China - Institutional Strengthening Mission

After the “United Nations International Conference on Space‐based Technologies for Disaster Management”, the UN-SPIDER Beijing office organized an interactive training session in Beijing, China from 21 to 22 October 2013 as part of an Institutional Strengthening Mission. The aim was to strengthen the capacity of the National Disaster Reduction Centre of China (NDRCC) to effectively embed Space technologies in their activities.

Dates: 

Mon, 21/10/2013 to Tue, 22/10/2013

Host Institution: 

National Disaster Reduction Centre of China (NDRCC)

Country/Region: 

Mission Team: 

Experts were from UN-SPIDER, Delta State University (United States), the Asia-Pacific regional office of the Office for the Coordination of Humanitarian Affairs of the Secretariat, the University of Twente (Netherlands), IWMI and the Bureau for Crisis Prevention and Recovery of the United Nations Development Programme (UNDP). 

Mission Profile:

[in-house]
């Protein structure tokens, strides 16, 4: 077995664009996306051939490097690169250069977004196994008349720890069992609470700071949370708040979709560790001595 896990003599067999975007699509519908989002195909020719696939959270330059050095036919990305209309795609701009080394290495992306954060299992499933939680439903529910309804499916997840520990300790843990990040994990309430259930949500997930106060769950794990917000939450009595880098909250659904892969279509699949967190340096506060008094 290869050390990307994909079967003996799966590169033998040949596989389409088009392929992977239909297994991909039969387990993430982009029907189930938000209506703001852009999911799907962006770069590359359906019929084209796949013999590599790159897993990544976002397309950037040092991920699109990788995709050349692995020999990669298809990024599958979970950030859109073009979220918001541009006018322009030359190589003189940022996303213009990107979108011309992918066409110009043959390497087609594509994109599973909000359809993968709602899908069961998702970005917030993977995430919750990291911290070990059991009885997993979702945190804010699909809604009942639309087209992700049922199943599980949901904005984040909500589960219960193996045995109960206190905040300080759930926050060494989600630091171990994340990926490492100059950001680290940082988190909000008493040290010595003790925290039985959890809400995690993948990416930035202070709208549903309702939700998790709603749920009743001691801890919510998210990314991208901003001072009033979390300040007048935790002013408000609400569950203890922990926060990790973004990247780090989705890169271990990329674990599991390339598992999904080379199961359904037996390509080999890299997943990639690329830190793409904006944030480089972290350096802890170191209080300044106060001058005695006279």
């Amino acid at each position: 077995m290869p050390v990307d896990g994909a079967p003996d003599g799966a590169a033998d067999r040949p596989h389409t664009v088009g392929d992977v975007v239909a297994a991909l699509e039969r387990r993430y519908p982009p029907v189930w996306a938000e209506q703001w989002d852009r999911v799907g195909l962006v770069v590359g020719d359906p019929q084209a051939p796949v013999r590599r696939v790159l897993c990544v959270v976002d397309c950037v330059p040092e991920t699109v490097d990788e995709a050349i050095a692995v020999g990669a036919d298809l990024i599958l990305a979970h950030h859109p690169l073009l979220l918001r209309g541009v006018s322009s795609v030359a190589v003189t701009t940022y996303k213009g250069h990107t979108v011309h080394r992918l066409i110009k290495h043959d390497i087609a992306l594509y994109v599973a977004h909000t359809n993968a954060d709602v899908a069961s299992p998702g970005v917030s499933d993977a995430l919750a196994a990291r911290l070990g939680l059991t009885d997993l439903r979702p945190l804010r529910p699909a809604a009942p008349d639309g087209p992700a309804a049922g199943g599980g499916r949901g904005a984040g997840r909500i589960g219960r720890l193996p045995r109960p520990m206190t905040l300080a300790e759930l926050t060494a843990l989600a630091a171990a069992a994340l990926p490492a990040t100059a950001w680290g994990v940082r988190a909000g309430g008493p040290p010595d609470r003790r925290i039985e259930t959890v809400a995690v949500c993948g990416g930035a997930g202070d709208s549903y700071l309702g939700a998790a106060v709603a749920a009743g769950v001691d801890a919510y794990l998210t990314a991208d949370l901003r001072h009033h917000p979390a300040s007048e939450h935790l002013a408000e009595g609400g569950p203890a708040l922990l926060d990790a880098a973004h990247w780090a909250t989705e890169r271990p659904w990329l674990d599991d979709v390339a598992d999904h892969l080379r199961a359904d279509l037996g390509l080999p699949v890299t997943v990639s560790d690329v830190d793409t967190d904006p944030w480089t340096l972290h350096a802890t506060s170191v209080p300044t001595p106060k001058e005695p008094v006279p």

The course, which was part of an Institutional Strengthening Mission, focused on disaster risk assessment (especially flood and drought), relief needs assessment, situation analysis, early warning systems, and international standards related to disaster prevention and mitigation. The objective of the training was to strengthen the capacity of the national agencies to use geospatial technologies for flood and drought management. It provided an insight on the use of satellite images and spatial information in flood and drought risk management by providing hands‐on training on using spatial data for risk mapping, flood modelling and rapid mapping (damage assessment). Thus, the training demonstrated the use of space based information in the entire cycle of flood management. The participants benefited from the experience sharing by experts from the centres of excellence, demonstration of the best practices in various countries and practical sessions on the software tools. Subjects included: integrating climate change adaptation, sustainable development and ecosystems in disaster risk reduction; integrating geospatial technologies for crisis management; using secondary data in humanitarian needs assessments; disaster risk modelling, mapping and profiling for public decision-making; object-oriented image analysis methods in disaster risk management; use of remote sensing data in flood mapping and modelling; and case studies from Asia and Africa. 

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